- “The most beautiful creature on four legs!”
- ―Pongo on Perdita
Perdita is the female protagonist of the 1961 Disney animated feature film, One Hundred and One Dalmatians. She is the pet of Anita, wife of Pongo, and the mother of 15 Dalmatian puppies and adoptive mother of 84 more puppies.
Perdita is very well mannered, elegant and radiant; a complete foil to Pongo's goofy nature. She is also rather stern, and appears to be a tad more prominent when it comes to disciplining her children, as well as the rascally Pongo.
Despite her well-coordinated nature, Perdita tends to be incredibly worrisome in hectic situations and prefers to avoid oncoming conflict by leaving the scene, as shown when Cruella visits. She is also rather observant, and appears able to sense nearby danger, being the only one to expect Cruella's villainy even before the kidnapping of her children. A complete contrast to the optimistic Pongo, Perdita's worries can often escalate to pessimism, only to be put to rest by the always headstrong and relentless Pongo.
Even so, Perdita is a fierce warrior, and will jump into battle in the situation calls for it. Like Pongo, her primary concerns are her puppies. As such, she has shown to willingly abandon her usual guidelines of self-composure for the sake of her family.
In the original film, Pongo is searching for mates for himself and his pet Roger Radcliffe. Pongo is close to giving up when he spots Perdita and her pet, Anita. Pongo rushes to the park to follow them. Perdita spots Pongo and is seemingly attracted to him, but tries to look as if she doesn't notice him. Perdita and Anita soon leave and Pongo tries a trick to attract their attention. At first it seems as if it failed, Perdita was mad at Pongo for making her owner, Anita wet. But as Roger and Anita talk more they fall in love. Perdita falls in love with Pongo as well.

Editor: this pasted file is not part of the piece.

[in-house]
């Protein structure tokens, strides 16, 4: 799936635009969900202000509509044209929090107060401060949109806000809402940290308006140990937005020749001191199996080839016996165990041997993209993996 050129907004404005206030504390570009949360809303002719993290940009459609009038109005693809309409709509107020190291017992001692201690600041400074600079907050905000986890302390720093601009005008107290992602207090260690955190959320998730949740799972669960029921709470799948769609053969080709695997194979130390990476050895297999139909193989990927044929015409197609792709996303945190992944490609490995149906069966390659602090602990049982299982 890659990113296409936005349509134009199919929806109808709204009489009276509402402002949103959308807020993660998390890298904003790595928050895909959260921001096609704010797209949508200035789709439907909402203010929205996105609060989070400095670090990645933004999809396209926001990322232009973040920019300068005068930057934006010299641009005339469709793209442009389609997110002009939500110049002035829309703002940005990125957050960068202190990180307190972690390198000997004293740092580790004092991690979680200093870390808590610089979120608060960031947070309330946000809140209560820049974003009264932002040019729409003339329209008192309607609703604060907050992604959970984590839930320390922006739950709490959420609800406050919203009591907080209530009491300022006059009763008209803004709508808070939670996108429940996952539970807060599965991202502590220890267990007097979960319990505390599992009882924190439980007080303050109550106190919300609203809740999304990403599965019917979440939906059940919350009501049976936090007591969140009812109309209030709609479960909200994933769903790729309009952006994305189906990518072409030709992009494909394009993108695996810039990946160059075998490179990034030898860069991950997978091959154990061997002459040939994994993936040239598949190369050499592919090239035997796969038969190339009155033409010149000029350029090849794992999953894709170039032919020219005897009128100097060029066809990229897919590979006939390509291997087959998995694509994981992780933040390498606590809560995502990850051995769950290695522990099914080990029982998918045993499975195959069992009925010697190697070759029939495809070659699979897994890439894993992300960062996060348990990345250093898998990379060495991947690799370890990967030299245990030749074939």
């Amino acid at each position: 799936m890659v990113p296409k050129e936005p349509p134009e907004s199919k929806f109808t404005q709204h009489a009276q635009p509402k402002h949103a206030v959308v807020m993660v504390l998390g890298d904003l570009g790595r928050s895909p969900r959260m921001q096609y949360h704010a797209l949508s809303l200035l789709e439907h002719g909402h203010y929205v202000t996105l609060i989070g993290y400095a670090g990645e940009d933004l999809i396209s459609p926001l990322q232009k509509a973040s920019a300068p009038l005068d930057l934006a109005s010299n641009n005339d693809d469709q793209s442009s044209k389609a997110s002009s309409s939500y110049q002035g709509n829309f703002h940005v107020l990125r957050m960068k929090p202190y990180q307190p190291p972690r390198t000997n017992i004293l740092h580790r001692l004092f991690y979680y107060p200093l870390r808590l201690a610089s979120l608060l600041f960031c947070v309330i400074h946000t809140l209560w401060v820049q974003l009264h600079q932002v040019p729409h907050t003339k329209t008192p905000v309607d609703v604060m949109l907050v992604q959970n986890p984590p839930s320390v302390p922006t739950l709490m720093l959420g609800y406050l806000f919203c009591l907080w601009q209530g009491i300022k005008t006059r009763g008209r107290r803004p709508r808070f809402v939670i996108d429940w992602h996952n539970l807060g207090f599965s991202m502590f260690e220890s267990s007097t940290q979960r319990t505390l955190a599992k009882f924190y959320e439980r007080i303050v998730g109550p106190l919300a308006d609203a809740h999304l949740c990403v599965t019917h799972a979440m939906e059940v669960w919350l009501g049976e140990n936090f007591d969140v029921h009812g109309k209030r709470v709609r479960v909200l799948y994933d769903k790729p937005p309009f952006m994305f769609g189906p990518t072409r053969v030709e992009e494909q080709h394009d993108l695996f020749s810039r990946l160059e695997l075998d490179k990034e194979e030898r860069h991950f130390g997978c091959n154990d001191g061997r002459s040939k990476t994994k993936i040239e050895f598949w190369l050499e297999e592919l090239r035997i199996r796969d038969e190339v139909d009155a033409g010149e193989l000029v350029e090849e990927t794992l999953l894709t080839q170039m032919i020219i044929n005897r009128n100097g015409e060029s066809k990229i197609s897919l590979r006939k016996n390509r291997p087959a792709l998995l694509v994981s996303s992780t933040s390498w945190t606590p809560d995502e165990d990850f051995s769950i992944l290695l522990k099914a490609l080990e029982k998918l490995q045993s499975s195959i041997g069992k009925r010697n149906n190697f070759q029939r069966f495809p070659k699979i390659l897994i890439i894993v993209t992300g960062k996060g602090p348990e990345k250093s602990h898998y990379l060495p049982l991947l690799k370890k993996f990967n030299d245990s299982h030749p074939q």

Perdita soon becomes pregnant with puppies, but when the family gets a visit from Cruella De Vil she becomes frightened, referring to Cruella as "that devil woman." Perdita hides, but is able to hear Cruella's desire for the puppies. Perdita regrets having puppies due to the fact that Cruella wants them. Unfortunately for Perdita, the puppies arrived three weeks later, where it is revealed that she has had fifteen puppies. She is tired afterwards but is relieved to hear from Pongo that the puppies are safe thanks to Roger. The puppies grow and are shown watching their favorite show with their parents. Perdita is seen interacting with her various puppies: telling Lucky to get down from the TV, reminding Rolly that they just had dinner, and scolding Patch for his coarse language.